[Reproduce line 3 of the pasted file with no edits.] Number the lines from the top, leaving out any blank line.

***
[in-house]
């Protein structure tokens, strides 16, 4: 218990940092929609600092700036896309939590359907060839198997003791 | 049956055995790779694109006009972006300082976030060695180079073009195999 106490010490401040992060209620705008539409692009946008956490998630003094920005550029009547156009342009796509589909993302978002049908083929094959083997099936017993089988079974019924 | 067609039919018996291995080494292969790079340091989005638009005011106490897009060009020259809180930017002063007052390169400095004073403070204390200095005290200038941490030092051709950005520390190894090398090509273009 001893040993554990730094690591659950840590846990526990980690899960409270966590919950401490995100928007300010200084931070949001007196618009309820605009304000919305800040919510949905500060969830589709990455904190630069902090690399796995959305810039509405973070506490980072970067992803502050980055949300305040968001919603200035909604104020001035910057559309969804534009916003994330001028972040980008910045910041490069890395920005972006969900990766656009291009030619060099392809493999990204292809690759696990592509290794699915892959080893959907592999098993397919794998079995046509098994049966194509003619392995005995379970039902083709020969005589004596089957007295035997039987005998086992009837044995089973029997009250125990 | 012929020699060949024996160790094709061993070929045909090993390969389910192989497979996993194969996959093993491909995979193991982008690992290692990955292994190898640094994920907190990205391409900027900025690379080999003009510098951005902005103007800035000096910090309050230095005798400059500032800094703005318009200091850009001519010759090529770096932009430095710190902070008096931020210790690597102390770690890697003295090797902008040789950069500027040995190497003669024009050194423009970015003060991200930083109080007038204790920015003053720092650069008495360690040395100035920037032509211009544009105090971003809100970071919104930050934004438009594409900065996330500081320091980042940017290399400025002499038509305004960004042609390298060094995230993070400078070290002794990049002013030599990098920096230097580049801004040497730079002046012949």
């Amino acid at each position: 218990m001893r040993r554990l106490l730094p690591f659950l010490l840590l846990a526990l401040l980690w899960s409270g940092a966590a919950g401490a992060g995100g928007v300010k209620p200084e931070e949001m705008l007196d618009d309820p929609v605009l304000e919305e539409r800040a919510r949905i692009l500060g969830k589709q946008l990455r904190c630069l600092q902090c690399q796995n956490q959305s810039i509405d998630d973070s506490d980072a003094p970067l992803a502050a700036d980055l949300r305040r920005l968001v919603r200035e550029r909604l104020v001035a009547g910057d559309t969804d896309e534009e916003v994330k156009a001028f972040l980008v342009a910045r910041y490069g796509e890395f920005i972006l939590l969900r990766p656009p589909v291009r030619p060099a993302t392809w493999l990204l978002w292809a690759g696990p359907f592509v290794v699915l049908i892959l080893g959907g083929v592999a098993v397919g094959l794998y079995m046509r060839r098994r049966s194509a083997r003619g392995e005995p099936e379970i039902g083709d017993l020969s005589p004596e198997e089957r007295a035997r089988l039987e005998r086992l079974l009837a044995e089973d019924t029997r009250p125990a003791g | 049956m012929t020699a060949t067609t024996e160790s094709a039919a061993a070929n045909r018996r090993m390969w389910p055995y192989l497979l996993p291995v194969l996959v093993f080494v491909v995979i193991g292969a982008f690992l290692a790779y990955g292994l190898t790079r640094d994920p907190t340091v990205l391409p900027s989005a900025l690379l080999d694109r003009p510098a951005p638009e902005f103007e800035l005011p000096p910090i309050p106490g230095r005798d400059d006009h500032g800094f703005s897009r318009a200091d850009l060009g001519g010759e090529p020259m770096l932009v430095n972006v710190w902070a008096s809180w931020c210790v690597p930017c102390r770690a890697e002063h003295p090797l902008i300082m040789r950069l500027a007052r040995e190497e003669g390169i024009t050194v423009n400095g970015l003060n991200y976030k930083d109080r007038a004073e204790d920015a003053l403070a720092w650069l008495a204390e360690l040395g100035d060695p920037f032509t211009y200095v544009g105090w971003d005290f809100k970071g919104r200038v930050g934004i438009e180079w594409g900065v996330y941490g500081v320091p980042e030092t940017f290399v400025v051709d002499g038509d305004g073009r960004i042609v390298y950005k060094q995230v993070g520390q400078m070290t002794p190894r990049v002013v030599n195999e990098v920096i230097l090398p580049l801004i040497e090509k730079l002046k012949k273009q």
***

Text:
């Amino acid at each position: 218990m001893r040993r554990l106490l730094p690591f659950l010490l840590l846990a526990l401040l980690w899960s409270g940092a966590a919950g401490a992060g995100g928007v300010k209620p200084e931070e949001m705008l007196d618009d309820p929609v605009l304000e919305e539409r800040a919510r949905i692009l500060g969830k589709q946008l990455r904190c630069l600092q902090c690399q796995n956490q959305s810039i509405d998630d973070s506490d980072a003094p970067l992803a502050a700036d980055l949300r305040r920005l968001v919603r200035e550029r909604l104020v001035a009547g910057d559309t969804d896309e534009e916003v994330k156009a001028f972040l980008v342009a910045r910041y490069g796509e890395f920005i972006l939590l969900r990766p656009p589909v291009r030619p060099a993302t392809w493999l990204l978002w292809a690759g696990p359907f592509v290794v699915l049908i892959l080893g959907g083929v592999a098993v397919g094959l794998y079995m046509r060839r098994r049966s194509a083997r003619g392995e005995p099936e379970i039902g083709d017993l020969s005589p004596e198997e089957r007295a035997r089988l039987e005998r086992l079974l009837a044995e089973d019924t029997r009250p125990a003791g | 049956m012929t020699a060949t067609t024996e160790s094709a039919a061993a070929n045909r018996r090993m390969w389910p055995y192989l497979l996993p291995v194969l996959v093993f080494v491909v995979i193991g292969a982008f690992l290692a790779y990955g292994l190898t790079r640094d994920p907190t340091v990205l391409p900027s989005a900025l690379l080999d694109r003009p510098a951005p638009e902005f103007e800035l005011p000096p910090i309050p106490g230095r005798d400059d006009h500032g800094f703005s897009r318009a200091d850009l060009g001519g010759e090529p020259m770096l932009v430095n972006v710190w902070a008096s809180w931020c210790v690597p930017c102390r770690a890697e002063h003295p090797l902008i300082m040789r950069l500027a007052r040995e190497e003669g390169i024009t050194v423009n400095g970015l003060n991200y976030k930083d109080r007038a004073e204790d920015a003053l403070a720092w650069l008495a204390e360690l040395g100035d060695p920037f032509t211009y200095v544009g105090w971003d005290f809100k970071g919104r200038v930050g934004i438009e180079w594409g900065v996330y941490g500081v320091p980042e030092t940017f290399v400025v051709d002499g038509d305004g073009r960004i042609v390298y950005k060094q995230v993070g520390q400078m070290t002794p190894r990049v002013v030599n195999e990098v920096i230097l090398p580049l801004i040497e090509k730079l002046k012949k273009q």